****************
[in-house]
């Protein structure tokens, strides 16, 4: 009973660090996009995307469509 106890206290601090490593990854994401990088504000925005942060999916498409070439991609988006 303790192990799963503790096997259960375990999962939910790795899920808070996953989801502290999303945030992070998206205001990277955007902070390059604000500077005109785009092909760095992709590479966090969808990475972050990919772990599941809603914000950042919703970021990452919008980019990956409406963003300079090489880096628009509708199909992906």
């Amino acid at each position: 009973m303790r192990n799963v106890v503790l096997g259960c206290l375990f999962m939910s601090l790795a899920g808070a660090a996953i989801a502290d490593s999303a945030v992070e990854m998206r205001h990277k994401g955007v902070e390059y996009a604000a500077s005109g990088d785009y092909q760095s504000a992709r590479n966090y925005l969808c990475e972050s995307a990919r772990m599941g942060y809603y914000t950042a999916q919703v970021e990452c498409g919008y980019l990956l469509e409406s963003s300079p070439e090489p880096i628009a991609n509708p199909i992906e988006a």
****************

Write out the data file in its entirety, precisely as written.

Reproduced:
[in-house]
């Protein structure tokens, strides 16, 4: 009973660090996009995307469509 106890206290601090490593990854994401990088504000925005942060999916498409070439991609988006 303790192990799963503790096997259960375990999962939910790795899920808070996953989801502290999303945030992070998206205001990277955007902070390059604000500077005109785009092909760095992709590479966090969808990475972050990919772990599941809603914000950042919703970021990452919008980019990956409406963003300079090489880096628009509708199909992906």
């Amino acid at each position: 009973m303790r192990n799963v106890v503790l096997g259960c206290l375990f999962m939910s601090l790795a899920g808070a660090a996953i989801a502290d490593s999303a945030v992070e990854m998206r205001h990277k994401g955007v902070e390059y996009a604000a500077s005109g990088d785009y092909q760095s504000a992709r590479n966090y925005l969808c990475e972050s995307a990919r772990m599941g942060y809603y914000t950042a999916q919703v970021e990452c498409g919008y980019l990956l469509e409406s963003s300079p070439e090489p880096i628009a991609n509708p199909i992906e988006a």